Anti-Common Core Bill First Up Tomorrow!

Mar 21, 2016 by

Anti-standards Bill First Up for Debate in House Tomorrow

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Anti-Standards bill as amended by Rep. Amanda Grosserode on House Floor for debate tomorrow.

Anti-Standards bill as amended by Rep. Amanda Grosserode will be on House Floor for debate tomorrow.

House Bill 2292, the newly minted anti-common core bill, will be the first bill up for debate on the House floor tomorrow.

While the bill is not nearly as offensive as the original Bradford version that would have banned AP, IB, SAT, ACT, and most everything schools are using in Kansas today, it still reverses all the hard work educators have done since 2010 to implement the Kansas College and Career Ready standards. The bill would still prohibit new standards from being aligned in any way to the common core or to any other “federal” standards.

Additionally, this bill appears to strip some authority for educational standards from the State Board of Education by requiring legislative review of any new standards prior to implementation.

The State Board of Education is charged with oversight of public education in Kansas. The legislature should not have veto power over the actions of the SBOE.

Contact your Representative tonight and urge a NO vote on HB 2292. Click here to send a message.


Plowing Through Bills

The House and Senate both had full agendas of bills to debate today but serious work had to wait until after a ceremony honoring the Kansas City Royals as baseball’s world champions.

On the agenda of the House today were five bills of interest:

  • SB 168, A KPERS working after retirement bill, which was advanced on a voice vote,
  • SB 2724, a KPERS bill dealing with 409A and 457(f) plans as related to final average salary was amended to include some data gathering on accrued leaves and advanced on a vote of 75-34,
  • SB 388, requiring a consistent Regents policy on the awarding of CLEP exam credits was advanced on a voice vote,
  • SB 323, the Jason Flatt Act requiring suicide prevention training for educators was amended by adding the seclusion and restraint bill, HB 2534 and advanced on a voice vote, and
  • HB 2483, a postsecondary career technical education performance-based funding bill was passed on a voice vote.

On the Senate side there were two bills of interest to KNEA:

  • HB 2441 establishing a language assessment program for children who are deaf or hard of hearing was advanced on a voice vote, and
  • SB 512, Sen. Masterson’s funding equity bill that sweeps the extraordinary needs fund and takes 1.45% of funding from all school districts to be redistributed to meet the equity requirement of the Supreme Court. At the end of a relatively short debate, this bill was sent back to Committee.

Joint Meeting to Grill Folks on What to Do

Senator Masterson compares Supreme Court equity ruling to "holding a gun" to the head of KS children.

Senator Masterson compares Supreme Court equity ruling to “holding a gun” to the head of KS children.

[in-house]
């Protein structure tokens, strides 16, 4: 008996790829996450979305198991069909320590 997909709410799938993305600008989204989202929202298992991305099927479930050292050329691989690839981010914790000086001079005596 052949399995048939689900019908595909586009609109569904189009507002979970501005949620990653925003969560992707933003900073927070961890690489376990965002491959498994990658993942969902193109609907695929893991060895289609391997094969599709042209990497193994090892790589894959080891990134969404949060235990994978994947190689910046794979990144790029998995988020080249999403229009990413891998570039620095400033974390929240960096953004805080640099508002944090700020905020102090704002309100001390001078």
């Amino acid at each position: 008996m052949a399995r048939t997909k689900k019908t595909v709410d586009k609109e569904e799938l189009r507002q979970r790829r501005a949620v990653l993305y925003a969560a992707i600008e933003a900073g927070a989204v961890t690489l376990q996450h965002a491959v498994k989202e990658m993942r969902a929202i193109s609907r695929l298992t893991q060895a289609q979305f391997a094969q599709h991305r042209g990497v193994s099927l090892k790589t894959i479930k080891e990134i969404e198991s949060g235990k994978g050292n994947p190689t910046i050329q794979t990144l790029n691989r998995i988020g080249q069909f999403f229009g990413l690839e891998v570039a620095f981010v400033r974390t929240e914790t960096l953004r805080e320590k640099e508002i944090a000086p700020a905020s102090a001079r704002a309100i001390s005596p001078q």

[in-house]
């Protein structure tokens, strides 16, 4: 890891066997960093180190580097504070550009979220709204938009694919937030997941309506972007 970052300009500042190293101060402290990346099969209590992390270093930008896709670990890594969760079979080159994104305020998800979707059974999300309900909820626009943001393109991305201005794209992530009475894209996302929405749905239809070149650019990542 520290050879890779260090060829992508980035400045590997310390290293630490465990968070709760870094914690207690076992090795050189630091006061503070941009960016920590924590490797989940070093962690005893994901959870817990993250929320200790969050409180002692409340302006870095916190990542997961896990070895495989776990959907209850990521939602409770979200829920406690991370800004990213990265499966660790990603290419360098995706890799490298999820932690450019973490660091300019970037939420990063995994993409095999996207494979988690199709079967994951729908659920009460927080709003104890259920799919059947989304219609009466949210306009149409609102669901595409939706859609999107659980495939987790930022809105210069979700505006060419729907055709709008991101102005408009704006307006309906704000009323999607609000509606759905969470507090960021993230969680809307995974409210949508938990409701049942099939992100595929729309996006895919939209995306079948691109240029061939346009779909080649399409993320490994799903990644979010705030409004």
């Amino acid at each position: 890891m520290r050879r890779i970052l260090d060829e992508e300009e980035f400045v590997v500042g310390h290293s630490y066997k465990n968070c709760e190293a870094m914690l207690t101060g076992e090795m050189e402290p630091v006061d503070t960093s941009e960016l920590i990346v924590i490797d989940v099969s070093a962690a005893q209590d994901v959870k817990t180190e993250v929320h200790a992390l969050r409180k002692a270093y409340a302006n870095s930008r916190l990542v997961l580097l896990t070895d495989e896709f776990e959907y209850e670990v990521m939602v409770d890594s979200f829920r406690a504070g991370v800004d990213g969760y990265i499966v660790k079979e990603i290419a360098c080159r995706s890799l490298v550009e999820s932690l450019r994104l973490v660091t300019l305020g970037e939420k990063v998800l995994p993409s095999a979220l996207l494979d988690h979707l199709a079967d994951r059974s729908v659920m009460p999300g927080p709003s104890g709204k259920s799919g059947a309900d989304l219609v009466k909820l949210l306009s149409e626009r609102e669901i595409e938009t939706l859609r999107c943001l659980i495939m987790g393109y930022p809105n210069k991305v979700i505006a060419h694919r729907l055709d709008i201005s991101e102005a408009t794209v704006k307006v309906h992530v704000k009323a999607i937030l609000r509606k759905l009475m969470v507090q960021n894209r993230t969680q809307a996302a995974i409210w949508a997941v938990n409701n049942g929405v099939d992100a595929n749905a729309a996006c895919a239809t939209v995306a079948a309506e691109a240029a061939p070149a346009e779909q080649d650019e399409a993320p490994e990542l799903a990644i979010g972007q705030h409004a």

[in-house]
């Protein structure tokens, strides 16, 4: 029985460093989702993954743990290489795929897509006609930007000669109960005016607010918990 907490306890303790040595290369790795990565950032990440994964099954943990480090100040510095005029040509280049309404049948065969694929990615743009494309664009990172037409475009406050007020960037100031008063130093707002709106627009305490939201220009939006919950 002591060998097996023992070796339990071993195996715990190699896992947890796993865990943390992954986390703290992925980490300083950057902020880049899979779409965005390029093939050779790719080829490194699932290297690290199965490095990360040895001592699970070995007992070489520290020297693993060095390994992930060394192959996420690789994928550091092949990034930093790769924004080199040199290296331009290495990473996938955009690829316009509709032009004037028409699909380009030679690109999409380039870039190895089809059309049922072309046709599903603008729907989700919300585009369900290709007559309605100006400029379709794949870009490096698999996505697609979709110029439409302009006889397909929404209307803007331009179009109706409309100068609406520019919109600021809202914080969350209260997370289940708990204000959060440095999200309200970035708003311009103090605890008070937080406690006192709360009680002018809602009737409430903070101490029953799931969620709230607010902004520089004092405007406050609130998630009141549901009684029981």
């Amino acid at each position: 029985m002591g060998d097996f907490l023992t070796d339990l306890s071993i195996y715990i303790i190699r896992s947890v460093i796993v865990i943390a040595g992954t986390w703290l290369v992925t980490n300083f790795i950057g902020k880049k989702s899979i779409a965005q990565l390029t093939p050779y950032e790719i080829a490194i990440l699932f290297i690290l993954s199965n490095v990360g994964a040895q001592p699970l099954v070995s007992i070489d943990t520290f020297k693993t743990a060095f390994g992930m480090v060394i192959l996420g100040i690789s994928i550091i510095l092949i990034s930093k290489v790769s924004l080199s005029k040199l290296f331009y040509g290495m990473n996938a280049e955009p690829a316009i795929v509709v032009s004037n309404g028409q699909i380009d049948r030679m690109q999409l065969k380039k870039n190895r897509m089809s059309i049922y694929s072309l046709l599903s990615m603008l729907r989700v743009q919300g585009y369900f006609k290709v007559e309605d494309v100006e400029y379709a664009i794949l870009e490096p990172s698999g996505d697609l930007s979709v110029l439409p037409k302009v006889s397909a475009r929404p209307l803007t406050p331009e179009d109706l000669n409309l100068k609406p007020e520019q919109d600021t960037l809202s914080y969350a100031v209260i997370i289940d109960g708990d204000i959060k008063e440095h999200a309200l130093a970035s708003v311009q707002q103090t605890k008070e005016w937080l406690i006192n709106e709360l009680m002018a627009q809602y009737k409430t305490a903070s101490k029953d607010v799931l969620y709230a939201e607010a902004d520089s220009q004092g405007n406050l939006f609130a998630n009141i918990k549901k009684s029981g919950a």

During a recess of both chambers, a joint committee convened to grill folks on what to do about the equity decision.

Questions were directed primarily to Toby Crouse, the attorney hired by the legislature to represent their interests, and Commissioner Randy Watkins. Much of the questioning seemed to center on who should be responsible for the distribution of school funding. Masterson asked why the legislature should not simply give the money to the State Department and allow the Department to distribute it in such a way as to be both equitable and adequate. Watson said the Department did not have the capacity to do that to which Masterson responded that it was not a question of capacity but of the appropriate place to make such decisions.

There is beginning to be some speculation in the press that the way things are going under the dome, it looks like they may have to extend the session (the regular session is supposed to end by this Friday) or convene a special session. Of course, during an election year, it would be difficult to schedule a special session. After all, legislators would rather be on the campaign trail than sitting in special session.

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Confronted with math text, Rep. John Bradford calls math “hokey”.

Mar 19, 2016 by

House Ed Committee Sends Anti-Common Core Bill to Full Chamber

Rep. John Bradford, Lansing

Rep. John Bradford, Lansing

The House Education Committee, meeting on adjournment yesterday, radically amended HB 2292 (the bill essentially banning education in Kansas) and sent the new version out for consideration by the full House.

An amendment offered by Rep. Amanda Grosserode (R-Lenexa) gutted the bill and replaced it with language repealing the current Kansas College and Career Ready Standards while replacing them with new Kansas standards adopted with no help or ideas from outside Kansas. The amendment specifically bans any federal or common core standards.

The amendment as adopted was not available in print during the meeting and the new bill is not yet posted on the legislature’s website so we are unable to fully report on its impact at this time.

Six legislators on the committee were recorded as voting NO on both the amendment and the bill. Those voting NO were Ed Trimmer (D-Winfield), Nancy Lusk (D-Overland Park), Valdenia Winn (D-Kansas City), Jarrod Ousley (D-Merriam), Sue Boldra (R-Hays), and Chuck Smith (R-Pittsburg). These six all vocally supported the State Board and the current Kansas College and Career Ready Standards throughout the meeting.